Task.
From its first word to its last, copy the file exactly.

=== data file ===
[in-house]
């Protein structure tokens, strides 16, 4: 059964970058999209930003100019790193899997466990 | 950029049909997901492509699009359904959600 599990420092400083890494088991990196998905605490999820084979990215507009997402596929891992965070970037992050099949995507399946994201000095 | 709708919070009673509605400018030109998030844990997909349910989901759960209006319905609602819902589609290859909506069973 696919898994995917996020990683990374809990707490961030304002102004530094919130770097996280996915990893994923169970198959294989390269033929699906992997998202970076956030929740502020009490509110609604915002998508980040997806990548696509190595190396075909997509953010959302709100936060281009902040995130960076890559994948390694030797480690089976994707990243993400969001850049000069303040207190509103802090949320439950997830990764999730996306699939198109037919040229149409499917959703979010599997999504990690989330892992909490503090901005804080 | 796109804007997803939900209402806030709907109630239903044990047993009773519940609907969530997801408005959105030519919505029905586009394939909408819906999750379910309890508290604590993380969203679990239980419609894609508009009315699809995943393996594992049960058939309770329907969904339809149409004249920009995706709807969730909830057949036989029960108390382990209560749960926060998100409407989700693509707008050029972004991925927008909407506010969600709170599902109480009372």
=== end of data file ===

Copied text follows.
[in-house]
């Protein structure tokens, strides 16, 4: 059964970058999209930003100019790193899997466990 | 950029049909997901492509699009359904959600 599990420092400083890494088991990196998905605490999820084979990215507009997402596929891992965070970037992050099949995507399946994201000095 | 709708919070009673509605400018030109998030844990997909349910989901759960209006319905609602819902589609290859909506069973 696919898994995917996020990683990374809990707490961030304002102004530094919130770097996280996915990893994923169970198959294989390269033929699906992997998202970076956030929740502020009490509110609604915002998508980040997806990548696509190595190396075909997509953010959302709100936060281009902040995130960076890559994948390694030797480690089976994707990243993400969001850049000069303040207190509103802090949320439950997830990764999730996306699939198109037919040229149409499917959703979010599997999504990690989330892992909490503090901005804080 | 796109804007997803939900209402806030709907109630239903044990047993009773519940609907969530997801408005959105030519919505029905586009394939909408819906999750379910309890508290604590993380969203679990239980419609894609508009009315699809995943393996594992049960058939309770329907969904339809149409004249920009995706709807969730909830057949036989029960108390382990209560749960926060998100409407989700693509707008050029972004991925927008909407506010969600709170599902109480009372």